David H. Stam's Anthologies of the Reading Experience
H.M.S. Assistance 1853 library
HMS Assistance of the Royal Navy was engaged in two voyages for the British Franklin search expedition, together with several other ships including HMS Resolute. The first was from May 1850 to Sept. 1851 (commanded by Erasmus Ommanney) when the crew wintered on Griffiths Island, Barrow Strait. There they found some traces of the Franklin expedition, and also established the British Navy tradition of man-hauling on a number of sledge journeys. The ship returned to England in Sept. 1851.
Its second expedition (commanded by Sir Edward Belcher), part of a squadron of five ships, left England in April 1852, with Assistance going through Wellington Channel to winter on northwest Devon Island. The following summer the ship was beset by ice and again wintered over, this time on Devon Island at Cape Osborn. In August 1854 the ship, along with HMS Pioneer, was again beset and Belcher ordered their abandonment at Lancaster Sound (as he already had with Resolute and Intrepid in the Barrow Strait).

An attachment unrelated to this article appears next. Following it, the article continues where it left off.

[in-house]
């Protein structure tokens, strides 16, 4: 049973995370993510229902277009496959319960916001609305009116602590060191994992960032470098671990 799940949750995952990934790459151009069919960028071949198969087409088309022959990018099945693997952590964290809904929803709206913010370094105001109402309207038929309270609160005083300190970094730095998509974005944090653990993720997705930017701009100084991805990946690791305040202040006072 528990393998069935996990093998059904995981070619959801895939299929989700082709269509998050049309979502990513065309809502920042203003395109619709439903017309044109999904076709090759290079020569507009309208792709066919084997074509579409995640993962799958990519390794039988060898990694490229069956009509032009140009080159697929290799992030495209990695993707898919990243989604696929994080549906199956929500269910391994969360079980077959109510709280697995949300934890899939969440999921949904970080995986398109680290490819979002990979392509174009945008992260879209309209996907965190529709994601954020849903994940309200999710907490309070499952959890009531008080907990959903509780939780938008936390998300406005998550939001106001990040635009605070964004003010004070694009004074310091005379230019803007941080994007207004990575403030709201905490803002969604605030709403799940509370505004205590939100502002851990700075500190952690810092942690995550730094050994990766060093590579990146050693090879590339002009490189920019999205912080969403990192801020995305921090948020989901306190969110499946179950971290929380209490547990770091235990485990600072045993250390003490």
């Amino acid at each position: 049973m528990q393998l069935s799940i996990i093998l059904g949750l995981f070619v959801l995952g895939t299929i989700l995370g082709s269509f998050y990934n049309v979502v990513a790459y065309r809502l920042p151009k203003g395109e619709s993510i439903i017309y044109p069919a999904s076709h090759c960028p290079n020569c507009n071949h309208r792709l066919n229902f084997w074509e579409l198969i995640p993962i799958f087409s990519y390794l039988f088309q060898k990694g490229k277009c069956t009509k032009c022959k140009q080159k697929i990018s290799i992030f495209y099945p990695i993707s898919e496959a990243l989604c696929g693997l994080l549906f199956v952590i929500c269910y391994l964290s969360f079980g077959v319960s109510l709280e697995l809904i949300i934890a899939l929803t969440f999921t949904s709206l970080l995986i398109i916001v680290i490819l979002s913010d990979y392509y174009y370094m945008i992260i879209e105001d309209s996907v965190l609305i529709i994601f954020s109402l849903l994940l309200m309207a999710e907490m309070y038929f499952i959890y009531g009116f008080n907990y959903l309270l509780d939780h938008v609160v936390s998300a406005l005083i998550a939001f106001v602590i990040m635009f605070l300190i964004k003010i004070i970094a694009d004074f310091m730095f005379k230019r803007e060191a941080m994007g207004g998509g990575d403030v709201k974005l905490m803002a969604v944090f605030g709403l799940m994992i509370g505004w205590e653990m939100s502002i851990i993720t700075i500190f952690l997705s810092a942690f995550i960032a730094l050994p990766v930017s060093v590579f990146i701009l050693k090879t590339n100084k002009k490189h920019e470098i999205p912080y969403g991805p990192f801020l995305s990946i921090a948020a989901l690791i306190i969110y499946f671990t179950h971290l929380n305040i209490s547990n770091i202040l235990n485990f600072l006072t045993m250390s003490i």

The 1893 Catalogue of the Royal Geographical Society Library includes this entry: A Catalogue of the Library established on board H.M.S. “Assistance,” Capt. Sir E. Belcher, &c., Wellington Channel 1853 (p. 756). Presumably a printed version of the manuscript catalogue at the National Maritime Museum Library in Greenwich, I have been unable to examine a copy.
The ship’s library catalogue appeared aboard ship in a manuscript newspaper, “Aurora Borealis,” apparently intended for circulation to the officers and crew. It appears in two parts, the Seaman’s Library, and books “supplied by the Hydrographer’s Office for use of the officers.” The lists were evidently composed aboard ship during the second Arctic voyage. It is impossible to determine the exact edition of many of the titles listed so I have chosen the latest London edition published before the April 1852 departure. If the closest date is for an American edition, an earlier English edition is listed when possible. When no contemporary editions have been found a later edition is included if available. The manuscript, now at the Maritime Museum in Greenwich, is sometimes difficult to decipher and some titles remain unidentified.
This is essentially a short-title catalogue derived from the WorldCat, RLIN, and COPAC data bases. (Unfortunately RLIN no longer exists.) Unidentified titles, some due to illegibility and others due to their generic and non-specific nature, are so indicated. We claim no authority for any of the attributions given; the attempt has merely been to give an approximation of the books available on shipboard.